Formal regulation, on the other hand, promises to accelerate the transition towards sustainability through explicit objectives and strong incentives for the private sector to comply.

Beyond regulation — be it moral suasion or formal legalistic controls — the proposed evolution of Islamic banking into VBI is a litmus test for bank leaders to take up the ineluctable modern challenge of doing business responsibly

More broadly, the convergence of standard modi operandi with those espoused by values-based banking should become a long-term business imperative for sensible financial stewards everywhere in the world.


Values-based banking — defined by the Global Alliance for Banking on Values (GABV) at its founding in 2009 — is a precursor to VBI. Over ten years on, GABV is an alliance of 63 financial institutions with more than $210 billion of combined assets under management.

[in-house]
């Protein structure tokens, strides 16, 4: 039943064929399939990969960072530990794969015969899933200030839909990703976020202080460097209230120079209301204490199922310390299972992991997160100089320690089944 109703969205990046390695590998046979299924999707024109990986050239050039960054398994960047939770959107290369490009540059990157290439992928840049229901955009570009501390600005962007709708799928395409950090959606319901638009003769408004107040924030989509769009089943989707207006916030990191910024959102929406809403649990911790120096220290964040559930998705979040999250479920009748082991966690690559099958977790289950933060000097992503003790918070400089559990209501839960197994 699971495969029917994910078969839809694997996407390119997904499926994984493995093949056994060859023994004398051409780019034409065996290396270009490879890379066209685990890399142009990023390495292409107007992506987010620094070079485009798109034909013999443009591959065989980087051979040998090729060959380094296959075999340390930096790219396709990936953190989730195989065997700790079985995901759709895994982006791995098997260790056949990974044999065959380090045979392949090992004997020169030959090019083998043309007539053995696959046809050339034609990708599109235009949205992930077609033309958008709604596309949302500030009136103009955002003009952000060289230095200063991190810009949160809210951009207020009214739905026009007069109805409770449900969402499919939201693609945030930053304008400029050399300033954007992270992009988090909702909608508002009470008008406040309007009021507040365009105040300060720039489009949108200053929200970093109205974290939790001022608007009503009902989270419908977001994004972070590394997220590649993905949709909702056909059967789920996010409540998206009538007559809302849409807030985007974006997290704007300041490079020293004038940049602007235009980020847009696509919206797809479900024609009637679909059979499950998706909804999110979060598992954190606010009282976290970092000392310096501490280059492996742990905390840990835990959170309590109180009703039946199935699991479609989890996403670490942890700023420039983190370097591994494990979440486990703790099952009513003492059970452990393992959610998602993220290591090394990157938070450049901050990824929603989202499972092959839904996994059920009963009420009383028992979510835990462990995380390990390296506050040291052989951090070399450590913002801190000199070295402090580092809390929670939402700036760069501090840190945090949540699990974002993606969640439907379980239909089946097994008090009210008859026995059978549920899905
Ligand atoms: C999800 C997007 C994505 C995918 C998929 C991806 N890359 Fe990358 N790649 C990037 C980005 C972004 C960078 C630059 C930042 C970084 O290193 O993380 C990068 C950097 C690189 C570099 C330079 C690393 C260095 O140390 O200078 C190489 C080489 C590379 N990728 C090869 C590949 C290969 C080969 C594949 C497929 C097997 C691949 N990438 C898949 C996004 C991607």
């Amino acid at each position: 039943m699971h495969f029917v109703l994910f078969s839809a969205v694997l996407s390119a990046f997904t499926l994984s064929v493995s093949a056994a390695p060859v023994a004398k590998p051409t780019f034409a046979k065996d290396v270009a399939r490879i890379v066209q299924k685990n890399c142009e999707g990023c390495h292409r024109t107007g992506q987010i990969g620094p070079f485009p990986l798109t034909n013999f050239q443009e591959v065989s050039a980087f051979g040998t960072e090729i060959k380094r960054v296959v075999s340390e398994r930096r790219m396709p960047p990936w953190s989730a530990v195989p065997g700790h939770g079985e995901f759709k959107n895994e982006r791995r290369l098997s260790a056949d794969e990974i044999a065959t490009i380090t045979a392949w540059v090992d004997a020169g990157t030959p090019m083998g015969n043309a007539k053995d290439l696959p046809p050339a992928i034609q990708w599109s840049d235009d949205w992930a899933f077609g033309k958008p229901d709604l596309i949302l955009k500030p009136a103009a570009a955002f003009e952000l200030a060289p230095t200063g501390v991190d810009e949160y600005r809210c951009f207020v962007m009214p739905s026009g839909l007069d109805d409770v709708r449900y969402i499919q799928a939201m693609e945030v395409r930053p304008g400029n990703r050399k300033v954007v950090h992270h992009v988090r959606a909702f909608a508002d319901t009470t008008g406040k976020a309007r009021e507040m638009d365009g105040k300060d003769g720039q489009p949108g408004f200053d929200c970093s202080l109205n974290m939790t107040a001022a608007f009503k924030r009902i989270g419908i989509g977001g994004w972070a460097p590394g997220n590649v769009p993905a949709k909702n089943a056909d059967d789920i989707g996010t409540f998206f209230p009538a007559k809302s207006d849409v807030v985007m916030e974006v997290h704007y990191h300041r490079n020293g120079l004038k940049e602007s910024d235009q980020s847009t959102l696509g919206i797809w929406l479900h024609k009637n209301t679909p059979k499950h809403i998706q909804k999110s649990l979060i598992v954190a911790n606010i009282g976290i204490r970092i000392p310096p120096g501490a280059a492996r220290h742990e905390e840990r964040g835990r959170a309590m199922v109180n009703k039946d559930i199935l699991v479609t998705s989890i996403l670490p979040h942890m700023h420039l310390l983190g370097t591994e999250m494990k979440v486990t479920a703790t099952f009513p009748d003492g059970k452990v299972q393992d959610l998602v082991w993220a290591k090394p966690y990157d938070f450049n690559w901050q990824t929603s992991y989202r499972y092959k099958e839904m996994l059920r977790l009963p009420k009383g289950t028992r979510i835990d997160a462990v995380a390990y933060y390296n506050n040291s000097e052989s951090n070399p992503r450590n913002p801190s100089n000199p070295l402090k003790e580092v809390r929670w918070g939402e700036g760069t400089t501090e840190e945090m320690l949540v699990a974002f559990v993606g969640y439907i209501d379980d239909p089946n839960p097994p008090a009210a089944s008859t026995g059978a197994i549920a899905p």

Corporate decisions at any financial institution that subscribes to values-based banking are guided by a set of principles that centre around real economy, social welfare, environmental impact and transparency.

The evidence gathered by GABV over the recent decade proves that values-based banking is beneficial in a number of practical ways. Not only do such banks contribute to social betterment and protection of the natural environment, but their focus on the real economy results in more consistent financial returns and greater resilience in the face of economic challenges. They have also been able to expand more meaningfully over the years to add to their various impacts.